When we talk about cults, we use words like “brainwashed” and “thought control” a lot– so how could something like hypnotherapy help people who have left high-control organizations like cults? The answer may surprise you.
Today, I want to share some thoughts about Jonam Ross’s podcast, Religion Rehab. You can listen to it here on Spotify. I sat down with him to talk about Witness Underground, the musical subculture that developed within the confines of the cult, and how what we know can help other ExJWs.
Freedom of Thought
An important thread that runs through my work and Jonams’ work is freedom of thought. Part of the high level of control that the organization manifests is thought control. The leadership uses thought-stopping techniques to exert their control, but even within the cult, there are ways towards self-expression– like music. The desire for self-expression and free thought is an integral part of being human, and wanting this freedom is one reason people leave.
Hypnotherapy is different than other types of mental health therapy. It might be more helpful to think of it as a tool you use occasionally rather than a therapy modality like talk therapy. You can use this tool to help you work through religious trauma as it arises– once you’ve learned how to do it, you will have the skills forever.
But why does it work? How can hypnotherapy strengthen your independence and help you process your thoughts and emotions?
“As I Speak, So I Create”
Words have power, and the things we say to ourselves can create our futures. Our attitudes and the way we phrase things have impacts on our outlook– for example, if you say things like “I’m not the kind of person who does XYZ,” that’s a prediction into the future. It rules out the idea that you can learn and do something new. You’re creating a limitation just by speaking it into existence.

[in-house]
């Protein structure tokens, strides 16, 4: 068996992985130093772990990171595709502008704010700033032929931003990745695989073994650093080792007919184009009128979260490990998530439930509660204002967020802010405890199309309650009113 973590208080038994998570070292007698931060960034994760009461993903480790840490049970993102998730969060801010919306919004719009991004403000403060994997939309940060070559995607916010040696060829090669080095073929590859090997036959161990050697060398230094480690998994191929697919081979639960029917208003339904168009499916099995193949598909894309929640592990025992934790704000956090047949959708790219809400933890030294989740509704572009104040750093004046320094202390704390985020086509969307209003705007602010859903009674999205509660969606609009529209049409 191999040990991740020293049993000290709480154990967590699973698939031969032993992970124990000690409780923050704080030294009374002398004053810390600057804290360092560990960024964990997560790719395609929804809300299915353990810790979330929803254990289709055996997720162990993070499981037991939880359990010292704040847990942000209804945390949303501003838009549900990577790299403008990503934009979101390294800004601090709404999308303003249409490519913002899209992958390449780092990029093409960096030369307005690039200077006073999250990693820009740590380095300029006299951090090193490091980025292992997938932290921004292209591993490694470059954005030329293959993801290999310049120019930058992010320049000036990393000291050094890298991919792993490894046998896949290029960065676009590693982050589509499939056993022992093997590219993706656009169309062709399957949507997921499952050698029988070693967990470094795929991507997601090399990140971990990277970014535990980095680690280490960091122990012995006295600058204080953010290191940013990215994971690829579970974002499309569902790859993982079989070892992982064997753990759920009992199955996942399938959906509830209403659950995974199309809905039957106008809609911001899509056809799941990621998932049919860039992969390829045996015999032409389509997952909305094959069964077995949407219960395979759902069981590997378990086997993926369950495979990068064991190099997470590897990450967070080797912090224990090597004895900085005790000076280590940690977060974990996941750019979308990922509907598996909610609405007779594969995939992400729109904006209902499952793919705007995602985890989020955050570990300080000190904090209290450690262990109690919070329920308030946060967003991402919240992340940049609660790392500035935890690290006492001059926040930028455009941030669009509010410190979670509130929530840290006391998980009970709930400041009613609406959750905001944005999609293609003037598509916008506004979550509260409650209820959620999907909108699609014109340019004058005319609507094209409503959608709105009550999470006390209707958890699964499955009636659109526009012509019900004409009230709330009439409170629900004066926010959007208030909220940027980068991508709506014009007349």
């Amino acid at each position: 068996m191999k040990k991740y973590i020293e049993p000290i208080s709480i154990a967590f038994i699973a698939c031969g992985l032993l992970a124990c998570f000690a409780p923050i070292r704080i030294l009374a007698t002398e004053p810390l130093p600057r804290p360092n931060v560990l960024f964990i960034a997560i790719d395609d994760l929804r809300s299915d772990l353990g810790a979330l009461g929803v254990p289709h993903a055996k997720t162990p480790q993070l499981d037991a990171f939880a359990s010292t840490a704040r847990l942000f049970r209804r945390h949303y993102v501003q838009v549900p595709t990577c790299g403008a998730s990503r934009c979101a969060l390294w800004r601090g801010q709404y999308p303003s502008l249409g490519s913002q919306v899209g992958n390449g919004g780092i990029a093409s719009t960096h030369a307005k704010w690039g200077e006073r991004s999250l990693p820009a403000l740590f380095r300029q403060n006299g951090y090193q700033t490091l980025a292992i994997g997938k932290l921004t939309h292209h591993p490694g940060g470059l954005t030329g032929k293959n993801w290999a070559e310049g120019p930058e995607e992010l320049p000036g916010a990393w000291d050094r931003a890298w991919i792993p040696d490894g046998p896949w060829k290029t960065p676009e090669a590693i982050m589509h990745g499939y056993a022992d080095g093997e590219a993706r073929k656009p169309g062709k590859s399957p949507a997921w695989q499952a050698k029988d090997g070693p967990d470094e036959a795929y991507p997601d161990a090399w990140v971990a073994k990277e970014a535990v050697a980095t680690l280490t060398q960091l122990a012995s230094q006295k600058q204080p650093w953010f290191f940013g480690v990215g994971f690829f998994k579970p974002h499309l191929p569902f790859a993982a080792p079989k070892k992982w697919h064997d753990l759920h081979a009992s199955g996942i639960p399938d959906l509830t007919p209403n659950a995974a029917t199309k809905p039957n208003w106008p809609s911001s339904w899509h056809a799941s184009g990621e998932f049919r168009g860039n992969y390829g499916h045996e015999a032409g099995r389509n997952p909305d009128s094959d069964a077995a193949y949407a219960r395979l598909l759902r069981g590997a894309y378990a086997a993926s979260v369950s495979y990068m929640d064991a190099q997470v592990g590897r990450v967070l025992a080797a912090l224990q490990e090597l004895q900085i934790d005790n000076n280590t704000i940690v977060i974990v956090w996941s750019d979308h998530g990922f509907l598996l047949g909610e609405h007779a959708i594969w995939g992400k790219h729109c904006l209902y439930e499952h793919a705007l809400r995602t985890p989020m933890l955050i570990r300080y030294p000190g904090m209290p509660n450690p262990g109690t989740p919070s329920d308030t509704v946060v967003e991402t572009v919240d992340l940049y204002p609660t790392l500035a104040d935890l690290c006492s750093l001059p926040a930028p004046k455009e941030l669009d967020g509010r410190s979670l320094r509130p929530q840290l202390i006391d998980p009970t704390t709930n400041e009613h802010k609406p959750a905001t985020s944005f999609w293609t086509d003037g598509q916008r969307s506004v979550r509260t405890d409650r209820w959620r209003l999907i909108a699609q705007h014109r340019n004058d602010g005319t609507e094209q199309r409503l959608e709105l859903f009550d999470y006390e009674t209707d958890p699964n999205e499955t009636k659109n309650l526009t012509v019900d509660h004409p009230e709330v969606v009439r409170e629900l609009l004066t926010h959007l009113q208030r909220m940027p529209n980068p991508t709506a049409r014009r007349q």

Our mind sees the world through the images it creates. The subconscious doesn’t work in negatives– it just perceives what you do. If you try not to think of something, you’ll be drawn to thinking of that thing, because the suggestion is already there. If you hear “think of an elephant,” your mind immediately pictures an elephant. But if you hear the words “don’t think of an elephant,” you’ll create a picture of an elephant anyways.
This is why negative framings don’t communicate well. If you want to remember something, say “remember” instead of “don’t forget.” Putting a positive spin on the language you’re trying to communicate to both yourself and others creates a more useful association in your mind.
If you’ve ever heard the magic word “abracadabra,” you’ve heard of this idea. Although it certainly seems hokey today, the word has its roots in an Aramaic phrase meaning “I create as I speak” or “As I speak, so I create.” That speaks to the power of words. Even the phrasing we choose has an impact on how we perceive the world. It’s exactly the principle that makes hypnotherapy function.
We’re all hypnotizing ourselves every day with the messages we send. The words we say are affirmations, even if they’re unintentional. “I can’t do this” doesn’t sound like a typical affirmation, but by buying into these negative messages and thought patterns, you’re creating a negative reality that doesn’t align with what you really want.